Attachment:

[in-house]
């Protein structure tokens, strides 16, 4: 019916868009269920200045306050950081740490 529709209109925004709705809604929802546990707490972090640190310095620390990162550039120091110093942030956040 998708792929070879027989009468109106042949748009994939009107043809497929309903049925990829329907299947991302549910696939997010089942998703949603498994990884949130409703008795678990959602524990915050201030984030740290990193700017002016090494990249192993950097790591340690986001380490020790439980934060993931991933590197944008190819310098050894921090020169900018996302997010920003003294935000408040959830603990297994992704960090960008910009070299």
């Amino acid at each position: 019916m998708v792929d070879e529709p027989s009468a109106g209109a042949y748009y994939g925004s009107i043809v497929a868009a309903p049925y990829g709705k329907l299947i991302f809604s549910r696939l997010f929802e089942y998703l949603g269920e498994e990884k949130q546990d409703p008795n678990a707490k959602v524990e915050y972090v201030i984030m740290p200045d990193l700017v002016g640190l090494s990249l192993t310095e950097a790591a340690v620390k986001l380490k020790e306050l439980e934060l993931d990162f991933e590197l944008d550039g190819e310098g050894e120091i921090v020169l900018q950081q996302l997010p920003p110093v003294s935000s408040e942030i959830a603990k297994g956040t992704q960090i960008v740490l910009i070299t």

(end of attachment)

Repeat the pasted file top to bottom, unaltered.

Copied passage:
[in-house]
């Protein structure tokens, strides 16, 4: 019916868009269920200045306050950081740490 529709209109925004709705809604929802546990707490972090640190310095620390990162550039120091110093942030956040 998708792929070879027989009468109106042949748009994939009107043809497929309903049925990829329907299947991302549910696939997010089942998703949603498994990884949130409703008795678990959602524990915050201030984030740290990193700017002016090494990249192993950097790591340690986001380490020790439980934060993931991933590197944008190819310098050894921090020169900018996302997010920003003294935000408040959830603990297994992704960090960008910009070299």
């Amino acid at each position: 019916m998708v792929d070879e529709p027989s009468a109106g209109a042949y748009y994939g925004s009107i043809v497929a868009a309903p049925y990829g709705k329907l299947i991302f809604s549910r696939l997010f929802e089942y998703l949603g269920e498994e990884k949130q546990d409703p008795n678990a707490k959602v524990e915050y972090v201030i984030m740290p200045d990193l700017v002016g640190l090494s990249l192993t310095e950097a790591a340690v620390k986001l380490k020790e306050l439980e934060l993931d990162f991933e590197l944008d550039g190819e310098g050894e120091i921090v020169l900018q950081q996302l997010p920003p110093v003294s935000s408040e942030i959830a603990k297994g956040t992704q960090i960008v740490l910009i070299t």